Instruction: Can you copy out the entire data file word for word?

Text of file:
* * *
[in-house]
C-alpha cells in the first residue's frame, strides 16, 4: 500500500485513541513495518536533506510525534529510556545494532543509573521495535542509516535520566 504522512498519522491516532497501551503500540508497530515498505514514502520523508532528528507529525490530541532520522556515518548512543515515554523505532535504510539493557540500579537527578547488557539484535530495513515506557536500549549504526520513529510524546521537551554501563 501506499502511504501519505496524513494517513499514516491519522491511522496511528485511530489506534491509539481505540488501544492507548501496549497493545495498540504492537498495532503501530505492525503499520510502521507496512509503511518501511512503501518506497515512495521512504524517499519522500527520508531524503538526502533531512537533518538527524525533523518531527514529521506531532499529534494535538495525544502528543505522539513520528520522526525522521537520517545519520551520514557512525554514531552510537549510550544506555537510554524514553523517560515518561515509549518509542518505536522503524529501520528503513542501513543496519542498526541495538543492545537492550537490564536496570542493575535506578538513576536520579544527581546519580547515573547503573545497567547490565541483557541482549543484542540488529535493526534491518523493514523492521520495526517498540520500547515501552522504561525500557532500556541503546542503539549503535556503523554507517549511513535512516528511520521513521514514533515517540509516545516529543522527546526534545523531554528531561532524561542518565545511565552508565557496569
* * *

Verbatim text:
[in-house]
C-alpha cells in the first residue's frame, strides 16, 4: 500500500485513541513495518536533506510525534529510556545494532543509573521495535542509516535520566 504522512498519522491516532497501551503500540508497530515498505514514502520523508532528528507529525490530541532520522556515518548512543515515554523505532535504510539493557540500579537527578547488557539484535530495513515506557536500549549504526520513529510524546521537551554501563 501506499502511504501519505496524513494517513499514516491519522491511522496511528485511530489506534491509539481505540488501544492507548501496549497493545495498540504492537498495532503501530505492525503499520510502521507496512509503511518501511512503501518506497515512495521512504524517499519522500527520508531524503538526502533531512537533518538527524525533523518531527514529521506531532499529534494535538495525544502528543505522539513520528520522526525522521537520517545519520551520514557512525554514531552510537549510550544506555537510554524514553523517560515518561515509549518509542518505536522503524529501520528503513542501513543496519542498526541495538543492545537492550537490564536496570542493575535506578538513576536520579544527581546519580547515573547503573545497567547490565541483557541482549543484542540488529535493526534491518523493514523492521520495526517498540520500547515501552522504561525500557532500556541503546542503539549503535556503523554507517549511513535512516528511520521513521514514533515517540509516545516529543522527546526534545523531554528531561532524561542518565545511565552508565557496569